Tuesday, February 22, 2011

Sonny's Real Pit Bar-B-Q

Non-Quest BBQ No 1 - Sonny’s Real Pit Bar-B-Q
Orange Blossom Trail, Orlando, FL
During my occasional travels, I try to sample BBQ at those near and far away places outside the Quest area. I just really, really like that stuff ...

With close to 140 restaurants in nine Southern States, a Sonny’s Real Pit Bar-B-Q restaurant is one of those places where you expect to find the least common denominator in BBQ.
Surprisingly, it is not that bad, well, it is actually quite tolerable.

I visited one of their places in Orlando, FL at South Orange Blossom Trail (there are two more restaurants in Orlando and about half a dozen more in the vicinity of that city).
The atmosphere inside is quite nice, with wooden benches in a light beige color, not too loud music in the background (some Best-of-the-80s mix), and it is clean and bright in there.
One of their specialties is the “All-You-Can-Eat” ribs menu. Additionally to of two flavors of ribs (southern style and dry rub), you can also mix slow smoked chicken, or pulled or sliced pork with it, until you are so filled up that they have to use the jaws of life to pry you out of your booth. For about fourteen bucks, that is a very good deal, I think.
But even if you order a regular meal, the amount of food is not too shabby.
I opted for the 3-Way-Combo, with sliced pork, pulled pork, and ribs, which was about $11, plus drink.
Instead of the usual potato salad, this time I ordered the fries, because the only potato salad on the menu was with sweet potatoes, which I absolutely loathe. Well, it is not really necessary to say anything about the fries, though, other than it was a very healthy portion.
The cole slaw I had as the second side was kind of bland, a bit watery for my taste, but tolerable.
The meal also comes with a choice between cornbread and garlic toast, and I am glad that I chose the latter, because it was really good.

Of the three (pork) meats on my plate, the pulled pork was the best. Although a bit soggy, it had a very nice texture and a good smoky taste. The sliced pork had more of a “porky” taste, which was a bit surprising but I actually liked it. The ribs were a bit disappointing, because they were not very tender and had not much meat on it. However, the taste of the few good pieces I managed to gnaw off the bones was very intense and smoky.

For sauces, they give you a lot of choices – Sweet, Sizzlin’ Sweet, Mild, and Smokin’.
Whereas the hot sauce is just that, without any other quality, the mild one is very fruity and also a bit spicy. Both sweet varieties are not that much different from each other, and are thick and sweet, and actually very good when mixed with the hot sauce.
But my favorite is the mild sauce, which can stand on its own merits.
All in all a very good variety, sauce wise.

One word about the service – slow. Not unfriendly, nor inattentive, but just very, very slow. And the place was not even full, there were only very few other guests in the restaurant with me at that time. Maybe it was one of those days, maybe it has something to do that they serve all those bloody tourists all the time, maybe I was just too hungry and thirsty to could have tolerated that. Whatever it was, it was still slow service.

But all in all, for a restaurant chain, I was pleasantly surprised by this place. You can actually get decent barbeque there, the portions are okay, and the all-you-can-eat option is just a very nice idea to really stuff yourself senseless with BBQ.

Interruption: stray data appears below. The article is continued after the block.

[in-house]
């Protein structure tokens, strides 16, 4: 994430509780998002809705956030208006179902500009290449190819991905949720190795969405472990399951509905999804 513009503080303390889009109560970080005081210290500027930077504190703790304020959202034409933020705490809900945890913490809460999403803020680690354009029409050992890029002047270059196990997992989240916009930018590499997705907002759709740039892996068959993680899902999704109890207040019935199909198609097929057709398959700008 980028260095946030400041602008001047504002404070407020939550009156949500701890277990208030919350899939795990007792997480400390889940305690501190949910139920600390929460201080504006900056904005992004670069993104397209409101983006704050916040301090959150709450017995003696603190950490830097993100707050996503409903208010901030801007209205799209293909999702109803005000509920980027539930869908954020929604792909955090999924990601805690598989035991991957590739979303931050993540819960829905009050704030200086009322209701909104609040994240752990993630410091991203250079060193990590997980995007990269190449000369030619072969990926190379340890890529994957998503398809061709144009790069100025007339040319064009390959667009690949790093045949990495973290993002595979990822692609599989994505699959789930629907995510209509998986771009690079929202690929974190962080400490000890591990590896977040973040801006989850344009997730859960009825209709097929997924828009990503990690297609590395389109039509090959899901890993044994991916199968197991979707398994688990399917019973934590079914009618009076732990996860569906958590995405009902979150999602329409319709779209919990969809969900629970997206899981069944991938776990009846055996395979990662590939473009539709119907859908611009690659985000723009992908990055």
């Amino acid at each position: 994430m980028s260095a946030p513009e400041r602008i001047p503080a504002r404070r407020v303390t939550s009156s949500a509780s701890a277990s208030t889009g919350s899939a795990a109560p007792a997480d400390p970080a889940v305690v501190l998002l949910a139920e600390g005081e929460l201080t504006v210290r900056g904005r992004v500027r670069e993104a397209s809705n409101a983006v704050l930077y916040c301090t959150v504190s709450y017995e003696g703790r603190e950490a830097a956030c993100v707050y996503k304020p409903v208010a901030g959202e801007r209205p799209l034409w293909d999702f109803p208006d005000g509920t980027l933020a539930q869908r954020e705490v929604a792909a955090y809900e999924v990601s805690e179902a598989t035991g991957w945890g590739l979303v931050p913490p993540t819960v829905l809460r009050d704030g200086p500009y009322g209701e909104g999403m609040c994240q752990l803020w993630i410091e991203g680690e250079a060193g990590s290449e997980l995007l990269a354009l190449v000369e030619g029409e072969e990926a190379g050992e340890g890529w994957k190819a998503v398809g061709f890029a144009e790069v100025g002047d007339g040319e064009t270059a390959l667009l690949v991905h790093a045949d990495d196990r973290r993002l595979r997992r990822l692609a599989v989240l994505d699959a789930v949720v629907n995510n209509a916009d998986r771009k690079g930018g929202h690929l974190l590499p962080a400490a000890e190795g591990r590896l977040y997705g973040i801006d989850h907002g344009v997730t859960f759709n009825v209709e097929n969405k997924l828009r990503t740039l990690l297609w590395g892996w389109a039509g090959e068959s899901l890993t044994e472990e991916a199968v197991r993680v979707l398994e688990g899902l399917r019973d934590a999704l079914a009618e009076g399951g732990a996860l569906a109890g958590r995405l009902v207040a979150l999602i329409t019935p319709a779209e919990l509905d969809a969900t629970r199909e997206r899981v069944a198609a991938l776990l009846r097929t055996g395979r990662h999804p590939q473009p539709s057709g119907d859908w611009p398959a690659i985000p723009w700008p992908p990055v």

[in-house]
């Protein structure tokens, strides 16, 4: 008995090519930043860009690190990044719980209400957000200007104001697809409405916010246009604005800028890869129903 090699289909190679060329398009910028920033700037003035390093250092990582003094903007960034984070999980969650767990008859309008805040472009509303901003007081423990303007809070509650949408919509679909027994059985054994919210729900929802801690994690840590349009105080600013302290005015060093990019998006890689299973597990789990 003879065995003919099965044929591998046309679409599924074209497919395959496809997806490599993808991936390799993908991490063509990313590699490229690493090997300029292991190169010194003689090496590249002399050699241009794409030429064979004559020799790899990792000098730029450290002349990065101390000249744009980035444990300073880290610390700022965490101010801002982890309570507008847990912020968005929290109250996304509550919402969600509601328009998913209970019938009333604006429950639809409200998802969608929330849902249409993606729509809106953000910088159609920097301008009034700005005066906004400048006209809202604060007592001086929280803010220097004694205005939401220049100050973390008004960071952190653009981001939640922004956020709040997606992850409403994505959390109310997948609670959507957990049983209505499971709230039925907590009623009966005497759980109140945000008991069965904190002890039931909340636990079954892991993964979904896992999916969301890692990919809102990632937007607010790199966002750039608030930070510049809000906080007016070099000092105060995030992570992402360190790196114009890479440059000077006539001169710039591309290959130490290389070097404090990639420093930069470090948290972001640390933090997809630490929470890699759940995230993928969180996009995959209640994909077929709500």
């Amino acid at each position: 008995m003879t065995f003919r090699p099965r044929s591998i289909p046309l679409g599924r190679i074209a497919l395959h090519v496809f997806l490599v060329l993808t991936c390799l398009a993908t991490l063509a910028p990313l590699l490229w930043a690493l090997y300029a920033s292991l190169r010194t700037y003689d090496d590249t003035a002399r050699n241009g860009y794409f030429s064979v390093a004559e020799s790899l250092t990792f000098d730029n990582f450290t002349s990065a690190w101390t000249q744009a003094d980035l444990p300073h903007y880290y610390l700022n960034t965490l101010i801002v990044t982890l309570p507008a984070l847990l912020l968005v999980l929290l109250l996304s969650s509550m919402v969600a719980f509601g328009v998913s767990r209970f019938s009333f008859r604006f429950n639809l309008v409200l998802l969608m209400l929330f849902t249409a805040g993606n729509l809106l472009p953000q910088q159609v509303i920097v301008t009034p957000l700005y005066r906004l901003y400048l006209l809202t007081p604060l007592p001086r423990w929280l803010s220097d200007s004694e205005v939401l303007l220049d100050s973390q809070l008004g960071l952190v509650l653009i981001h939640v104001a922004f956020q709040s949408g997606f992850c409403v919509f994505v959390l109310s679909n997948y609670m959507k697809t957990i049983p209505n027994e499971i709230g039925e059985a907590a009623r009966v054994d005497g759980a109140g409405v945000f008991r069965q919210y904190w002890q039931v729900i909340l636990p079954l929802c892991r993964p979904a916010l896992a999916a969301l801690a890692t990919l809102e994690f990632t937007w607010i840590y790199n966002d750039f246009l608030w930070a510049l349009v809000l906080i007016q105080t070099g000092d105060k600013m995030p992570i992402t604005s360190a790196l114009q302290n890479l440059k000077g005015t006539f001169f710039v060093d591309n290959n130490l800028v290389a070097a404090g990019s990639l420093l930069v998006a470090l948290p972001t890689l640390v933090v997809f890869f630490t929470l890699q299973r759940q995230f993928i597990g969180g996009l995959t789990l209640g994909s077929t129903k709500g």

It won’t become my favorite place in the world for sure, but when I am back in Orlando, I know where to get my fix now.


Monday, February 21, 2011

Golden Rule Bar-B-Q

Quest Log No3 – Golden Rule Bar-B-Q
Madison Blvd, Madison, Madison County

The Golden Rule Bar-B-Q in Madison, AL belongs to a franchise of 15 restaurants across Alabama, and soon also in Georgia.
While there is certainly nothing wrong in spreading out from humble beginnings, when you have a good product and the chance to grow, more often then not, a franchise does not bode well for quality and uniqueness eventually.
The first Golden Rule restaurant that opened 1891 in Irondale, AL probably was your typical Mom and Pop operation, with home made salads, sauces, and quite possibly also hand made lemonade.
Mom and Pop would take pride in their business and a happy smile from a satisfied customer would make their day.
But with success came branching out, and with that came a franchise concept - streamlining and uniformity.
And that is what you will find at the Madison restaurant today.
On the outside, the Golden Rule Bar-B-Q resembles a barn, which wants to suggest old time goodness and wholesome country cooking.
On the inside, it is a typical sports bar, with TVs on the wall, and a bar at the center of the dining room, and although it is very clean there, the atmosphere is quite sterile and exchangeable. No individuality, no charm, no decorations, no “barn feeling”.

But although the atmosphere certainly always contributes to the dining experience, let’s not get carried away here and concentrate on the main topic – the food.
Well … it very much resembles the interior of this place. No individuality, no charm, no nothing – it is, summed up in one short word, bland.

As usual, I had the pork plate with potato salad and vinegar cole slaw. The cole slaw actually tasted watery and bland, the potato salad was a little better but still bland, and the pork was tender and juicy with a crust, but also very much bland.
No problem, just pour some sauce on it. They have four of their special house sauces on the table, and the ubiquitous ketchup, of course.
The sauces are original, original hot, original sweet, and white. Very good variety, but unfortunately no rescue here either – the hot sauce is spicy but bland at the same time, the sweet sauce is sweet and bland, and the original sauce is only bland. Desperately, I tried to get some taste out of it by mixing all three in varying combinations, but to no avail. Probably should have tried the ketchup instead.
You also get a half a slice of toasted sandwich bread and a small corn muffin with the plate. I just wanted to mention that for completeness, not because any taste revelation had come out of it.
Also, for a so called “Jumbo” plate, the portion was quite regular sized. But I guess for $9, this would be acceptable. I just wonder what the regular sized plate looks like.
They also have a special lunch menu, where they promise that the side dishes are dinner sized. Ahem … what about the meat?! Well, I guess for $5.50 that’s somehow a fair deal.